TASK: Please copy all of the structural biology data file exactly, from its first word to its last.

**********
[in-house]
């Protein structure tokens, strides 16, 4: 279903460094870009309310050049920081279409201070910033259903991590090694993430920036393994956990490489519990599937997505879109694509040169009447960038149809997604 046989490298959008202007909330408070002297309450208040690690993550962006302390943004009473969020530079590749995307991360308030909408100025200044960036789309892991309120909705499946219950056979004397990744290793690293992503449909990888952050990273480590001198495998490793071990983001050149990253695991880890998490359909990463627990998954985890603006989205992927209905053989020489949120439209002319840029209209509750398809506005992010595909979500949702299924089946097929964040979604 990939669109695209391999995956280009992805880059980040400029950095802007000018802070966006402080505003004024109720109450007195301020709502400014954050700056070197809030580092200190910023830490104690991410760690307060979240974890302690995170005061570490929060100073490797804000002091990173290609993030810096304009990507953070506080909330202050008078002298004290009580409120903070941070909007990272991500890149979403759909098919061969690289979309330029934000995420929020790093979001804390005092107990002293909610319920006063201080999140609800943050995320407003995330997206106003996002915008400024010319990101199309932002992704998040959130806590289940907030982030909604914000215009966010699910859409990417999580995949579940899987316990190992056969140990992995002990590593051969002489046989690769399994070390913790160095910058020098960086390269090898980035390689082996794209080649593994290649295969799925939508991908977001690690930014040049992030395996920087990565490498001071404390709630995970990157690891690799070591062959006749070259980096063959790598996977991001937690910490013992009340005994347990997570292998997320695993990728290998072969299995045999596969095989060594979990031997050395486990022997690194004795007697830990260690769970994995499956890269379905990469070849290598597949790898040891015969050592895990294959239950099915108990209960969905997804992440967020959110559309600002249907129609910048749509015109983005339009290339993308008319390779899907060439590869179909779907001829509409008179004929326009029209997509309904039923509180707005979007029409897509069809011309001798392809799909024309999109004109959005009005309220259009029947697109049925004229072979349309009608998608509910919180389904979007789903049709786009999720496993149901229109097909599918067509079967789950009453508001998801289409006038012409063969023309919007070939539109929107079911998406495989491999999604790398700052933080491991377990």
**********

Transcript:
[in-house]
């Protein structure tokens, strides 16, 4: 279903460094870009309310050049920081279409201070910033259903991590090694993430920036393994956990490489519990599937997505879109694509040169009447960038149809997604 046989490298959008202007909330408070002297309450208040690690993550962006302390943004009473969020530079590749995307991360308030909408100025200044960036789309892991309120909705499946219950056979004397990744290793690293992503449909990888952050990273480590001198495998490793071990983001050149990253695991880890998490359909990463627990998954985890603006989205992927209905053989020489949120439209002319840029209209509750398809506005992010595909979500949702299924089946097929964040979604 990939669109695209391999995956280009992805880059980040400029950095802007000018802070966006402080505003004024109720109450007195301020709502400014954050700056070197809030580092200190910023830490104690991410760690307060979240974890302690995170005061570490929060100073490797804000002091990173290609993030810096304009990507953070506080909330202050008078002298004290009580409120903070941070909007990272991500890149979403759909098919061969690289979309330029934000995420929020790093979001804390005092107990002293909610319920006063201080999140609800943050995320407003995330997206106003996002915008400024010319990101199309932002992704998040959130806590289940907030982030909604914000215009966010699910859409990417999580995949579940899987316990190992056969140990992995002990590593051969002489046989690769399994070390913790160095910058020098960086390269090898980035390689082996794209080649593994290649295969799925939508991908977001690690930014040049992030395996920087990565490498001071404390709630995970990157690891690799070591062959006749070259980096063959790598996977991001937690910490013992009340005994347990997570292998997320695993990728290998072969299995045999596969095989060594979990031997050395486990022997690194004795007697830990260690769970994995499956890269379905990469070849290598597949790898040891015969050592895990294959239950099915108990209960969905997804992440967020959110559309600002249907129609910048749509015109983005339009290339993308008319390779899907060439590869179909779907001829509409008179004929326009029209997509309904039923509180707005979007029409897509069809011309001798392809799909024309999109004109959005009005309220259009029947697109049925004229072979349309009608998608509910919180389904979007789903049709786009999720496993149901229109097909599918067509079967789950009453508001998801289409006038012409063969023309919007070939539109929107079911998406495989491999999604790398700052933080491991377990």